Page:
Keywords: pregnancy, valproate, lamotrigine, carbamazepine, adverse drug effects
There have for some time been concerns as to whether certain antiepileptic medications, in particular valproate, may increase the risks of major congenital malformations.1–6 Recently, the guidance on treatment with valproate was strengthened, and doctors in the European Union are now advised not to prescribe valproate for epilepsy or bipolar disorder to women of childbearing age and in pregnancy.7,8
While these concerns may have led many women to discontinue treatment either before or in early pregnancy,9 a number of women are still in need of antiepileptic drug (AED) treatment during pregnancy, regardless of whether this is for epilepsy or mental illnesses. Thus, women have to consider their own health as well as that of their future child. In some situations, alternative AED treatments may be available for women of childbearing potential, but often evidence and guidance remain conflicting in terms of the safety of specific drugs.5,6,10–15
Our objective was to estimate and contrast the prevalence of major congenital malformations for the three most commonly used AED treatments, valproate, lamotrigine and carbamazepine9,16 during pregnancy in order to examine whether the latter two drugs provide a safer alternative to valproate treatment in pregnancy.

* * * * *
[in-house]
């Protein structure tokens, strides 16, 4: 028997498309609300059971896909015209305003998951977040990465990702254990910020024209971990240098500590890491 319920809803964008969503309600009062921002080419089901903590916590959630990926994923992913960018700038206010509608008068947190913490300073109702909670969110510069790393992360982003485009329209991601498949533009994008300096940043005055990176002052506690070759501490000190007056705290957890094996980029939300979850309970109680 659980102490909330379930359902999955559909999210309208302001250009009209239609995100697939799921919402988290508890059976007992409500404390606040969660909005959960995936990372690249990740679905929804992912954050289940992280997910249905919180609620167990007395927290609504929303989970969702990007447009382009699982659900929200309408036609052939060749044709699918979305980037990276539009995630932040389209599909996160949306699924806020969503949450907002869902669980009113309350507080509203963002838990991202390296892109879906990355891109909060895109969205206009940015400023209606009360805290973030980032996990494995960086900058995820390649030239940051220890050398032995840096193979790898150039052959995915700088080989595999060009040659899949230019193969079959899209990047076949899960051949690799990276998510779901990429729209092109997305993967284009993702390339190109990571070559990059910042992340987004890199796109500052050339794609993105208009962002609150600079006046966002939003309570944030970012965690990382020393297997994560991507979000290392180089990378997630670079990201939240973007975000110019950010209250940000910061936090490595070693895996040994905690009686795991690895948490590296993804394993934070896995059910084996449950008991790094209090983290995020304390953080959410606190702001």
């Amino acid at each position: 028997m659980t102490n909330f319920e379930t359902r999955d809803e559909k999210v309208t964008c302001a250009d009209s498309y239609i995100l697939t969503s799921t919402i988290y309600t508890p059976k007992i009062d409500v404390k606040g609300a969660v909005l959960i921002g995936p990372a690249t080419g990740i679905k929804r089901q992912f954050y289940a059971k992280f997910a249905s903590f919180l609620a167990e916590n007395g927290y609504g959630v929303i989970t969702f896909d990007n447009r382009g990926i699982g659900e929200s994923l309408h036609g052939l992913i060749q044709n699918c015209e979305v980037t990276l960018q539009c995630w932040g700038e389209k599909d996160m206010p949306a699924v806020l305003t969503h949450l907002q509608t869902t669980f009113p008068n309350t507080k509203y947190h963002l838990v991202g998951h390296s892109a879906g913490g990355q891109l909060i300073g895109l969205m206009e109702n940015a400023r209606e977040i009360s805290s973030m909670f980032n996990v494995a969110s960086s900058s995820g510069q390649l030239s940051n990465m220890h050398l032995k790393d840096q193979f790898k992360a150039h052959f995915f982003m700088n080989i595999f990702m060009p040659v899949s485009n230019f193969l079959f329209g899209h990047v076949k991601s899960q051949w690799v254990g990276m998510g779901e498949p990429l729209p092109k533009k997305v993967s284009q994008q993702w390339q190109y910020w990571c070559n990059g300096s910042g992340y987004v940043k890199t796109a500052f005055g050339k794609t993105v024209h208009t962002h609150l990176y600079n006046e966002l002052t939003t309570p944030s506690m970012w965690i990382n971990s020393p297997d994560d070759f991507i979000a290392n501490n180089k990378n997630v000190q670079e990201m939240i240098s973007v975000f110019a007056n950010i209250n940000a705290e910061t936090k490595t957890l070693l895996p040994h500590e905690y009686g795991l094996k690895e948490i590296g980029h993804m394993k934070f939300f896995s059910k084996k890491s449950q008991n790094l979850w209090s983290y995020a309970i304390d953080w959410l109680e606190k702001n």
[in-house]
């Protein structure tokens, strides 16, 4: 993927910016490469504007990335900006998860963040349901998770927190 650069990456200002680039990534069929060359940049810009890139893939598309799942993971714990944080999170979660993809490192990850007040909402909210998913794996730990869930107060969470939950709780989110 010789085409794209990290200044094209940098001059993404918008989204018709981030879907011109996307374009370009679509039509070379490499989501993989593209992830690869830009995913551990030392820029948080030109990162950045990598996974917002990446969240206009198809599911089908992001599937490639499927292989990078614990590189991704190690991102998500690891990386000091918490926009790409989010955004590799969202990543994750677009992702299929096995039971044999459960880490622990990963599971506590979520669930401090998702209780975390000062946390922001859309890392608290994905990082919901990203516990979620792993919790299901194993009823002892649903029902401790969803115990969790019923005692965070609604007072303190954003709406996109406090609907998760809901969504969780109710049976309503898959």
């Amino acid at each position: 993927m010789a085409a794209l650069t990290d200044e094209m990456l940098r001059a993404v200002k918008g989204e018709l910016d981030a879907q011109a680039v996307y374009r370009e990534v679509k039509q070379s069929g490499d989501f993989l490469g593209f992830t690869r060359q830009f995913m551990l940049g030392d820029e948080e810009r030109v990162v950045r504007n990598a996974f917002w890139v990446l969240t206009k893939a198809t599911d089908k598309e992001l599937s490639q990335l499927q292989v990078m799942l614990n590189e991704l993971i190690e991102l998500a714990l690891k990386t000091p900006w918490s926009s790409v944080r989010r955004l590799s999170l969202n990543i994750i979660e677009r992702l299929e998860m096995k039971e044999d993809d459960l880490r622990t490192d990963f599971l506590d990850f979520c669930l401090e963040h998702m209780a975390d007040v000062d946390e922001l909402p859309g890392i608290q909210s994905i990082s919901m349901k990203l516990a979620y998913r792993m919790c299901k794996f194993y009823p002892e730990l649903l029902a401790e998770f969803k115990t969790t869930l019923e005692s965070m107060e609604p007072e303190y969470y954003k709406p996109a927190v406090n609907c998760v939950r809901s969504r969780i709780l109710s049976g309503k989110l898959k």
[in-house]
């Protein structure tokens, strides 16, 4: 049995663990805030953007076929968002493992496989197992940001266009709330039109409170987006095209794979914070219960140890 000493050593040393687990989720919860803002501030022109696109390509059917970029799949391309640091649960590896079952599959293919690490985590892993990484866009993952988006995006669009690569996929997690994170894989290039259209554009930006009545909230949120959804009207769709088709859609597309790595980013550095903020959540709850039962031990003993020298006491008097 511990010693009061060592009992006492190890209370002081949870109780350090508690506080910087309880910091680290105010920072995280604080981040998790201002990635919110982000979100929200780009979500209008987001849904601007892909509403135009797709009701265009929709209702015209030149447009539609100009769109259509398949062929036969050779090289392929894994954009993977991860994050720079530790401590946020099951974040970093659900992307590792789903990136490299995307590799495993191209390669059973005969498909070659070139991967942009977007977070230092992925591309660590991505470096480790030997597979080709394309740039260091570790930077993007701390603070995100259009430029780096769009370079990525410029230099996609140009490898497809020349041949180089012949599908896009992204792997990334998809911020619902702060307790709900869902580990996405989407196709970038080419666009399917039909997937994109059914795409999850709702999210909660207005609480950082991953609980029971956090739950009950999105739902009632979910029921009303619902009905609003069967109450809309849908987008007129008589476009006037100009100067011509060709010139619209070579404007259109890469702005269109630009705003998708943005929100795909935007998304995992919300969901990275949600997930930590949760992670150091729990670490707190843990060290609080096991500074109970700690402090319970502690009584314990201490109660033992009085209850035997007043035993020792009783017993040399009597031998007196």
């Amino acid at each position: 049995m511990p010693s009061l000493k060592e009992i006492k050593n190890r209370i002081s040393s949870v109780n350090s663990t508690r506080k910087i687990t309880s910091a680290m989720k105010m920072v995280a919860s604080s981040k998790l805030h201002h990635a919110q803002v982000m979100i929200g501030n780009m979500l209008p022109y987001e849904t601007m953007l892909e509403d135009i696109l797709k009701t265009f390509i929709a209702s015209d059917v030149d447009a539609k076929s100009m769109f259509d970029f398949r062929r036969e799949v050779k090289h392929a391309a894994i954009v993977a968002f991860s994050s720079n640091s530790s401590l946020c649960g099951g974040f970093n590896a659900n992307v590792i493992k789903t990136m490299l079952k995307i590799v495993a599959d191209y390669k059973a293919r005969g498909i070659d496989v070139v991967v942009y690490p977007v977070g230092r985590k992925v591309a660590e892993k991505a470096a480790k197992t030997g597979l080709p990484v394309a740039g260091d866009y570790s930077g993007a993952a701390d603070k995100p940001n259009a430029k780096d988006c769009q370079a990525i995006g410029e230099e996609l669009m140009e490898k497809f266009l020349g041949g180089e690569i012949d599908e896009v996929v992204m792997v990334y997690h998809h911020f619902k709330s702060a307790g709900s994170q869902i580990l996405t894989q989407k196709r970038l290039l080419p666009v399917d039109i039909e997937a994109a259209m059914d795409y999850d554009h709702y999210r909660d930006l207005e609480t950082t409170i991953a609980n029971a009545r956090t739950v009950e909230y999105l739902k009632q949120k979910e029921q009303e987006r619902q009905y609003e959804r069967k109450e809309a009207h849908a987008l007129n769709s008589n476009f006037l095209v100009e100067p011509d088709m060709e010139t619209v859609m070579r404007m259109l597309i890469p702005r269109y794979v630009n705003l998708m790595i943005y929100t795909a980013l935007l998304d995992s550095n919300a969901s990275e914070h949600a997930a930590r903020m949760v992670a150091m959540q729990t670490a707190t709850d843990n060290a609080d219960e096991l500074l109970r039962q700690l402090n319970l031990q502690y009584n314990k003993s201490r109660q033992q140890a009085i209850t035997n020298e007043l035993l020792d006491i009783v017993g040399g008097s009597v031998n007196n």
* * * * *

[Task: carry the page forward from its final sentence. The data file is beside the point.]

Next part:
Patients and methods
We used data from The Health Improvement Network (THIN), a large primary care database that provides anonymized longitudinal general practice (family practice) data on patients’ clinical and prescribing records and includes data from ~6% of the UK population. Diagnoses and symptoms are recorded by practice staff using Read codes, a hierarchical coding system of >100,000 codes.17,18 The Read code system can be mapped to International Classification of Diseases, 10th revision, but in addition the Read codes include a number of symptom and administrative codes.18 Information on weight, height, smoking habits, history of alcohol and illicit drug problems as well as antenatal care and birth details are also recorded. Prescriptions are issued electronically via the general practice computer systems. In addition, the database holds individual patient-level information about year of birth (birth months for individuals younger than 15 years of age), date of registration, dates of death and transfer out of the practice. There is also a household identifier, which is the same for individuals who live in the same household.